INDIANAPOLIS (WISH)– The D-Day invasion was originally planned for the morning of June 5, 1944, but a large storm over Scotland created rough weather in the English Channel resulting in a 24-hour delay.
There were no computer models predicting the fluids of the atmosphere, no satellites showing cloud patterns and radar was in its infancy. All meteorologists had to rely on were surface observations.
The three-day window in early June was picked because of astronomical conditions. Troops needed moonlight in order to see and a low tide early in the morning to show underwater German defenses.
Meteorologists from the British Royal Navy, British Meteorological Office and the US Strategic and Tactical Air Force analyzed surface observations and worked together creating the forecast. Captain James Stagg with the Royal Air Force suggested to President Eisenhower the weather would be too rough on the morning of June 5, 1944 and to delay the mission which was called “Operation Overlord” by 24 hours.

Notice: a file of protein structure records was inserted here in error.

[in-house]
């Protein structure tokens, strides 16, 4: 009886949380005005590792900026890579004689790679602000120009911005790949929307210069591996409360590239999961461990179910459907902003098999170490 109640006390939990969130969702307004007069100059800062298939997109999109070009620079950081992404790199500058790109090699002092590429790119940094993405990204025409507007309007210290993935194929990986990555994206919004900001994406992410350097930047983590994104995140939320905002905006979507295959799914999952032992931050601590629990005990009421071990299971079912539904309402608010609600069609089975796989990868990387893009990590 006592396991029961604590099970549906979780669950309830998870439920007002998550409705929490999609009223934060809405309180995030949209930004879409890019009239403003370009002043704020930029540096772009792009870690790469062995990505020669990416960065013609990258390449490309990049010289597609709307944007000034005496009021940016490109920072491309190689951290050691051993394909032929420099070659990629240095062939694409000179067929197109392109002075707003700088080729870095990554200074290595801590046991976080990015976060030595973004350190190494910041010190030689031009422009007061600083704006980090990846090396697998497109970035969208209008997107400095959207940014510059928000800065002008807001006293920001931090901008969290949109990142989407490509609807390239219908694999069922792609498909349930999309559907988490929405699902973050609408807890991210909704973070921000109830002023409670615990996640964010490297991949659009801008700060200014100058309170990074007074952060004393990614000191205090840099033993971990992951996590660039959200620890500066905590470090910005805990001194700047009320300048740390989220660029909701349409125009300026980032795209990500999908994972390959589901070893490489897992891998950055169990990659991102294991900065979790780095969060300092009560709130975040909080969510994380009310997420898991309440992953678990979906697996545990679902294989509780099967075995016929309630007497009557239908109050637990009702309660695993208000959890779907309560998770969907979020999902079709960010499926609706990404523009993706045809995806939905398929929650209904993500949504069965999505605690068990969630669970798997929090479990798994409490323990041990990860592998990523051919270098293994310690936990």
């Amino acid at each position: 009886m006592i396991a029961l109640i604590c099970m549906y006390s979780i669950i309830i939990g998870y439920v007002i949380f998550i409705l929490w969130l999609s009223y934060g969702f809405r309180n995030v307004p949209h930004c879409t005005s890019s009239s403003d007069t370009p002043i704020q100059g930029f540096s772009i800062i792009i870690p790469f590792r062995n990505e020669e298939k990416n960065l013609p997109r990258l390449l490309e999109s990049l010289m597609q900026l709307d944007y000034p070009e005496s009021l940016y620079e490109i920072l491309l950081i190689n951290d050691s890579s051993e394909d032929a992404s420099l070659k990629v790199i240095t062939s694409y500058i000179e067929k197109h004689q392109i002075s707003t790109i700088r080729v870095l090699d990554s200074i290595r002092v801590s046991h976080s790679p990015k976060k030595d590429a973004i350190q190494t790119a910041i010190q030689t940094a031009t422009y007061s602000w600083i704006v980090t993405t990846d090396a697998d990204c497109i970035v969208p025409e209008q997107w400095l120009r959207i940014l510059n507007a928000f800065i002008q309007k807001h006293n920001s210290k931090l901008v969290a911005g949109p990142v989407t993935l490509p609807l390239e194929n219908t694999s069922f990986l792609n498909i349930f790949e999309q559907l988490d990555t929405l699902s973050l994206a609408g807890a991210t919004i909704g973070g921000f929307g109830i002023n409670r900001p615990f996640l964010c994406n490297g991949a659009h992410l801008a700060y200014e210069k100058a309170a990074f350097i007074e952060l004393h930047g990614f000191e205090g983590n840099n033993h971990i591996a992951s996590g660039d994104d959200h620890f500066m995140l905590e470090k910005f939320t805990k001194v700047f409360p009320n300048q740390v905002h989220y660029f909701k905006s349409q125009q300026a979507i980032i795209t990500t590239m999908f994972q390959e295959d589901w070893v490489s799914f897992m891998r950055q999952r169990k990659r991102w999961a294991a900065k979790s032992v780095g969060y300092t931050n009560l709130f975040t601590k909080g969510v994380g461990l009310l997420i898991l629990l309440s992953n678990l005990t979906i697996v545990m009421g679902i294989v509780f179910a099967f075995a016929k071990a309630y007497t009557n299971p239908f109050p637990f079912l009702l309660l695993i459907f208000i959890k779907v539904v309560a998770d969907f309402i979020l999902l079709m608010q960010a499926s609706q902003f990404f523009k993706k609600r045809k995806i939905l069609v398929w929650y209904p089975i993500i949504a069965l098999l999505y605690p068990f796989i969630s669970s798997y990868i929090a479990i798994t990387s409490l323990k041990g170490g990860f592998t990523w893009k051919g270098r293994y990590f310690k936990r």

The Allied forces had a much better network of surface observations in Europe than the Germans. The German meteorologists predicted that the weather would continue to be stormy through the middle of June and pulled many of its forces off posts along the coast and started to participate in war games.
Captain Stagg predicted there would be a break in the strong winds and high seas on June 6, 1944 and with that knowledge Eisenhower gave the green light for the invasion. Winds and waves at first were rough sending some paratroopers and mortars miles off course. The weather eventually cleared by noon. This gave the allies the element of surprise since the Germans assumed the weather wouldn’t clear.
The next available time for low tide would’ve been two weeks later in the middle of June. During that time another storm moved through the English Channel and produced what was described as “the worst channel weather in the last 40 years.”